YuvalS's Modification Class, 8th Annual BLF/OL contest entry topic

For this year's competition I decided to renovate an old dysfunctional caving light.
Some time ago, I bought a box full of defective caving lights that people sent to the retailer for repair under warranty and he decided it is not repairable.
I think the contest is a great opportunity to repair one of these lights and bring it back to life.

The lights were sealed with glue and in "not so good" condition, but I am mostly interested in the body so I choose one that seems nice

Originally the light had 2 LEDs driven from a single driver using a toggle switch.

My plan is to replace the driver with a driver + slave board to allow better control for each LED separately.
I have not yet decided what FW to use but obviously I will add a lock-off and battery-check modes.
For the flood LED, I may keep the original bare XML2 but for the Spot I want to use the Osram Boost HX from Led4Power I won at the last year contest (in case I get it on time)
As for the optics I have no experience with the Boost HX so if someone can recommend a decent 20 mm TIR or reflector it will be very helpful :)

I am very excited to start working on this light. Let's see what comes out of it in few months

Here for the show :+1:

Looking forward to what you cook up :slight_smile:

OK, after some planing and online shopping today I started working on the light.
For last year competition I planned to design and burn my own driver but had no time to do it. This year's project requires an oddly shaped PCB so I have no choice.

The circuit design (it is my first PCB so not perfect but I hope it will work):
2 channels (2*8*AMC7135) controlled by an Attiny13a + Battery status LED + revers polarity protection diode

And the Layout:

I have printed it on a glossy paper from the back of a sticker

And using an Iron transferred it to a copper shit:

After some cutting and sanding it fits to the old housing:

The next step is Acid etching ....

This is looking fantastic YuvalS, I love that you are taking an old light and renovating it with your own design for the internals. Obviously you are a spelunker and this project hits close to home for you. Cannot wait to see the end results!

:+1: Fantastic!

Lots of black magic here. All the best for the build YuvalS.

Today I took over the kitchen for burning the board using acids

I am pretty happy with the results

but was not sure this thin copper layer can handle 3A current so I added some wires to improve conductivity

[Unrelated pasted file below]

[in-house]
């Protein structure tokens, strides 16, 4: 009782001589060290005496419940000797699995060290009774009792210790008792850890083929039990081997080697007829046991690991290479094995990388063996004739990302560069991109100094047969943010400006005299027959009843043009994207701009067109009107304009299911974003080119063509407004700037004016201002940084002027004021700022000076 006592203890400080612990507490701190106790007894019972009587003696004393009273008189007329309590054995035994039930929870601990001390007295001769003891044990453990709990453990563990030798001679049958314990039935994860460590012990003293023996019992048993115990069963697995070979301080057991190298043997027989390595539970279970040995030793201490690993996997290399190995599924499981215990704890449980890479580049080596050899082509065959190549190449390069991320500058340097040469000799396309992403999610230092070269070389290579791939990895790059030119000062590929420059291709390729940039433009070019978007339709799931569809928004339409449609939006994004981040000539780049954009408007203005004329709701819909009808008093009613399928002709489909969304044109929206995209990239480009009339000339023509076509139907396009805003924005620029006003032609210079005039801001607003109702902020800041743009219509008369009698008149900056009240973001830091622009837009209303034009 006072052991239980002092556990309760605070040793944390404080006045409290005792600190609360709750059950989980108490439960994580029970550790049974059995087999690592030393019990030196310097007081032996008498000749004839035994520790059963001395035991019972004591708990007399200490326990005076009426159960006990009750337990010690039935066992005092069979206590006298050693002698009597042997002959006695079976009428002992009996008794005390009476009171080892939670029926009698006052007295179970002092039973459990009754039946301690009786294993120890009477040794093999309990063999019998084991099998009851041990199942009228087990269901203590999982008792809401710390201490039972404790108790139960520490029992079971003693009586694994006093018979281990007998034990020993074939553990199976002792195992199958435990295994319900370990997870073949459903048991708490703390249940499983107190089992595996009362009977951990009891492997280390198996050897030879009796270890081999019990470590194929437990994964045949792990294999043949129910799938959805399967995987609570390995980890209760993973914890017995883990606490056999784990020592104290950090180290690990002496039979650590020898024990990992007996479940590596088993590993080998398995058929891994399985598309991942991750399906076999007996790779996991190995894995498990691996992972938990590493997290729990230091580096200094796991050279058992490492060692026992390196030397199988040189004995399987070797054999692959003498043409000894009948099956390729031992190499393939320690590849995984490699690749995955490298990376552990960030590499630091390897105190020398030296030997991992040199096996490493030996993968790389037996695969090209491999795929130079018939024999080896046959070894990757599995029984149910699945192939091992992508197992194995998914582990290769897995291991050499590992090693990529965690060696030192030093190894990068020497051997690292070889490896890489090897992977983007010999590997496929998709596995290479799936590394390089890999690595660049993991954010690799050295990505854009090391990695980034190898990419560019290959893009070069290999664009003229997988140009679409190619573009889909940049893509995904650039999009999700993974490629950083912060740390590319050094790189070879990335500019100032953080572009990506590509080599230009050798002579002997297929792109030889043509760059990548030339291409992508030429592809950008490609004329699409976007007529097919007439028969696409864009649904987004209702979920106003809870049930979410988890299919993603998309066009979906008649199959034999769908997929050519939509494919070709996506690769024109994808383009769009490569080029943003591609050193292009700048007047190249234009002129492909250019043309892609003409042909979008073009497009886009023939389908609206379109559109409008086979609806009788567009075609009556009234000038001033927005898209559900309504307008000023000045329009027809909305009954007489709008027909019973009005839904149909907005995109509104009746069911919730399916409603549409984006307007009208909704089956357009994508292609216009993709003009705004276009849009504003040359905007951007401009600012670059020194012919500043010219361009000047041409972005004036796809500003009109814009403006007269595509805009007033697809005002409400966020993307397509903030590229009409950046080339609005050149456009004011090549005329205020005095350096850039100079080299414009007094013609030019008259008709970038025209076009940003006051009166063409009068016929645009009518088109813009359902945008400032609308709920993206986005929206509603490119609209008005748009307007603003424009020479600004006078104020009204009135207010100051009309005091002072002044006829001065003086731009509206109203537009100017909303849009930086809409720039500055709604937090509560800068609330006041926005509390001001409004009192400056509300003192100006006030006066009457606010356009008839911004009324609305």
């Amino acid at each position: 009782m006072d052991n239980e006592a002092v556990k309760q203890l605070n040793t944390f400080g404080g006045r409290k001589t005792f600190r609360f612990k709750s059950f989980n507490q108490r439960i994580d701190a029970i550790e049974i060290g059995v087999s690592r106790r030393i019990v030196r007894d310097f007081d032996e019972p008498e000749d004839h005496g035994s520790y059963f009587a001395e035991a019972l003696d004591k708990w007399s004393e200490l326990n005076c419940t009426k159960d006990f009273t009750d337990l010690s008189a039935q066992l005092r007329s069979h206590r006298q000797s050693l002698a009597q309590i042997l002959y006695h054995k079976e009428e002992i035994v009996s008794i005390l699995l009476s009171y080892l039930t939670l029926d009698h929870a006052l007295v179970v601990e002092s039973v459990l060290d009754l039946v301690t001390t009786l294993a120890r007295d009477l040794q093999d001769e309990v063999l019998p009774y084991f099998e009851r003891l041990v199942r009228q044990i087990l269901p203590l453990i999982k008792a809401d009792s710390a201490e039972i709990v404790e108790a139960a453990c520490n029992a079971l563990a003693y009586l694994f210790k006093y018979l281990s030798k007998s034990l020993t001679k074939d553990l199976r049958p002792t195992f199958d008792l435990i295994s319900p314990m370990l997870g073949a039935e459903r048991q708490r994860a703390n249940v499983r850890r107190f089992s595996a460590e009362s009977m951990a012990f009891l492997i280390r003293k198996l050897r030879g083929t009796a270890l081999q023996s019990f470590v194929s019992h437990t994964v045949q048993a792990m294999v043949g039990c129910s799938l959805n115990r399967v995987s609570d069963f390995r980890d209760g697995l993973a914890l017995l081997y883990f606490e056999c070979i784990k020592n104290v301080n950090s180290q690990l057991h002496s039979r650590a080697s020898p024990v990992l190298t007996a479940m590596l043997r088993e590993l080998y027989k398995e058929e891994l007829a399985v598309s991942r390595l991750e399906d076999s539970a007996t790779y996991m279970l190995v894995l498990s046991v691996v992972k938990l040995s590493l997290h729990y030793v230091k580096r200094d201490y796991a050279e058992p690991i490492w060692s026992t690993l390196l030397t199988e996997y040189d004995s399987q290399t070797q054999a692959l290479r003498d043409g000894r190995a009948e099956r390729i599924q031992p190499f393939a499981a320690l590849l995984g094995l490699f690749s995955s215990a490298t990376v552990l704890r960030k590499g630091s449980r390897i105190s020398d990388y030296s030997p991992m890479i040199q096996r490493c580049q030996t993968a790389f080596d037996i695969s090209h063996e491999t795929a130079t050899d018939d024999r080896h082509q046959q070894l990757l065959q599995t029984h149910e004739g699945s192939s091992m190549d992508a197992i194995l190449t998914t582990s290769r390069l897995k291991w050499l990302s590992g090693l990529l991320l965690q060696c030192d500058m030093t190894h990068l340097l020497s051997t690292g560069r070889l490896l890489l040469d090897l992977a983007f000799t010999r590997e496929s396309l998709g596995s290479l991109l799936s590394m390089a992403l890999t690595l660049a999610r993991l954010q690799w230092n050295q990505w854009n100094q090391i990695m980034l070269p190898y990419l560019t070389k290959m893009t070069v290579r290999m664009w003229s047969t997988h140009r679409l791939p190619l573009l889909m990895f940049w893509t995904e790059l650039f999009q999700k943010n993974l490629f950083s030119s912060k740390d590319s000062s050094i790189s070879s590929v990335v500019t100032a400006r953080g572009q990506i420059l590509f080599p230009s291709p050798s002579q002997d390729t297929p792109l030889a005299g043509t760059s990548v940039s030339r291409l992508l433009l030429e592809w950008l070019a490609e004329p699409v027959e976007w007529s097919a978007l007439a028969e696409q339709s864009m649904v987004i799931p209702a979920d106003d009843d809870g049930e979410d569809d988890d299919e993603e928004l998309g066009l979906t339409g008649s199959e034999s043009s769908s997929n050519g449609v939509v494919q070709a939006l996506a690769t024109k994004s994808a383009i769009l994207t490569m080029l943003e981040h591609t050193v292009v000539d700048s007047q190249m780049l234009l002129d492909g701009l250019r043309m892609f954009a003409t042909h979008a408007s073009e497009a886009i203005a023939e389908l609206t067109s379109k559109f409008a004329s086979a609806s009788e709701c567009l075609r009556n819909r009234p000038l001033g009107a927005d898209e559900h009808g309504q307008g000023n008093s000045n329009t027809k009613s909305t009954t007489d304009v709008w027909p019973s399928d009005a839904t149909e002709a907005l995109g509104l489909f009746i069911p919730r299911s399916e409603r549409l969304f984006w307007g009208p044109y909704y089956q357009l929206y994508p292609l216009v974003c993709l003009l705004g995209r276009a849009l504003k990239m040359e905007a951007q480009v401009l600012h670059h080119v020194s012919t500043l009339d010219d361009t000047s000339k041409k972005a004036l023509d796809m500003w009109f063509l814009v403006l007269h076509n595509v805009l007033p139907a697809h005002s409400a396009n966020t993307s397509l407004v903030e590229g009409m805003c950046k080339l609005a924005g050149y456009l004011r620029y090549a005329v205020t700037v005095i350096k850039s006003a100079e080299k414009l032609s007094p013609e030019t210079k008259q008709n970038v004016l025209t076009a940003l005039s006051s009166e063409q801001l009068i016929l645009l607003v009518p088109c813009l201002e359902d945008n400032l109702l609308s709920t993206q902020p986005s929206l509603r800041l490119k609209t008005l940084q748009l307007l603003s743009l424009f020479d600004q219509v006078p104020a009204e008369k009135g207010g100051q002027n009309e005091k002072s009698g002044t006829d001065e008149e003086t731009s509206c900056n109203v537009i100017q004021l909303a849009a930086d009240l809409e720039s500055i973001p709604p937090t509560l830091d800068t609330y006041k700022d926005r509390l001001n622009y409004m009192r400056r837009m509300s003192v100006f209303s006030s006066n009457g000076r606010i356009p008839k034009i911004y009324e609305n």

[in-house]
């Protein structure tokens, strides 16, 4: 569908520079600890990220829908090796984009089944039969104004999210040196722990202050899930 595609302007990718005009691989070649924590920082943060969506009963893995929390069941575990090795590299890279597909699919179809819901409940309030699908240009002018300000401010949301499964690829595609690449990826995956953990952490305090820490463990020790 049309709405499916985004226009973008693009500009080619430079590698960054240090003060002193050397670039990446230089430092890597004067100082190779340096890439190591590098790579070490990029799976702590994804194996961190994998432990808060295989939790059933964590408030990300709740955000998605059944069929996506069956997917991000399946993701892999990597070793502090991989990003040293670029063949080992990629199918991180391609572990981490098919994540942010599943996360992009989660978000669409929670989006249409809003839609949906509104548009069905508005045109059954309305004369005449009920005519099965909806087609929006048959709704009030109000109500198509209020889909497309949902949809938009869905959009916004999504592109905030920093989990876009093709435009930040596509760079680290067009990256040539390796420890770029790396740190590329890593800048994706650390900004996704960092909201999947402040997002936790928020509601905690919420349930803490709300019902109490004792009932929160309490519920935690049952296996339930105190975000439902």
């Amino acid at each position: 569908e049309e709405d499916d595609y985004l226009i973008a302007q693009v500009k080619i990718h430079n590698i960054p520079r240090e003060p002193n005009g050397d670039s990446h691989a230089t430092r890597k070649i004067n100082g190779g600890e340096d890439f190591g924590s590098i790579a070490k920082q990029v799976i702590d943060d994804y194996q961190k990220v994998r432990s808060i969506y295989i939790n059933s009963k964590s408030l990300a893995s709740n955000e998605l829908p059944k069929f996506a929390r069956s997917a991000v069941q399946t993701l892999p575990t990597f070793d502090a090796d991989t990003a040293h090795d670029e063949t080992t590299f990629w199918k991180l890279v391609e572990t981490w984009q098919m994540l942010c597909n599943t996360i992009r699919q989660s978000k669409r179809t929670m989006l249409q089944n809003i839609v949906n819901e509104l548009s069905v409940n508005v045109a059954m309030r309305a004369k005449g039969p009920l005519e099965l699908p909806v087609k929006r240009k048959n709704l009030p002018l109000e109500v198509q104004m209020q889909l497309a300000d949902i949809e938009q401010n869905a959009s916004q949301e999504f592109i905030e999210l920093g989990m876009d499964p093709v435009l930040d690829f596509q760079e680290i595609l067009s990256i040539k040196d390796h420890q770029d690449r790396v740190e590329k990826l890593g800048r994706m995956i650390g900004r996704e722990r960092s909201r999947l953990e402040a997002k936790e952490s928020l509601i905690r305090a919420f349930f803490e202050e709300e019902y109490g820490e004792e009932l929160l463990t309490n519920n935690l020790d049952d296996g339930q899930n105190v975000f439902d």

Unfortunately the wires made it a lot harder to solder the double decker AMC7135s and it does not look perfect (but works)

Great work building :+1:
You guys elevate the contest to a high level. :open_mouth:

Holy heck. This may be the modified light category, but hand-building the driver like that is hand-built caliber stuff :+1:

Well done!! :+1:

Looks or not as long as there is no magic smoke all is good.
Have to agree with CNCman’s comment. :beer:

My god, you build a driver yourself. This will be epic!

I gotta follow this! Impressive to say the least.

Thank you guys so much for the support. It make me want to go ahead with the project.
Unfortunately I am traveling to Bulgaria for next few weeks, until Covid situation In my country gets better, so will not be able to work on this project there.
Hopefully, by the time I get back all the parts I have ordered from China will be waiting for me at the post office.

So the last step I am planing is to change the switch position,
In the original light, the switch is located at the back of the light. this position, although very protected, is not accessible and make it hard to control the modes, especially in tight cave passages.

I want to move the switch position to the top of the light, where it is more accessible and can be reached with both hands. It is impotent in vertical caves where you need to control the rappelling with your right hand and the light with you left hand.
Unfortunately the whole body is used as a heat sink so it is impossible to place the switch on the top.

I decided to fill the gapes with Poxylina (not sure it is the correct name) I can inset this plastiline-like material into the gaps and tomorrow morning it will be harder than the aluminum body.
This will decrease a bit the heat dissipation but I an not worried about this since the body is quiet heavy and cools well

When it gets harden I will sand it to look better....

I hope to get back to this project ASAP
Meanwhile if some forum members are located in Sophia Bulgaria and want to work on lights (or go caving) together I am happy to join :)

After everything has dried I sand to to make a flat section so I can drill a place for the switch .
I have order couple type of switches so have to wait till I get the switch before drilling...


Have fun caving! I have explored some old mines here in the west. Stay safe!

This is some amazing work (to me), well done :+1:

Just got back home and found the switches I have ordered in the mail box (Yey!)

Still haven't decided which one to use: momentary (AKA electronic) or latched (AKA tail switch)
I fined the momentary easier to operate but the latched has no drain current.
What do you think?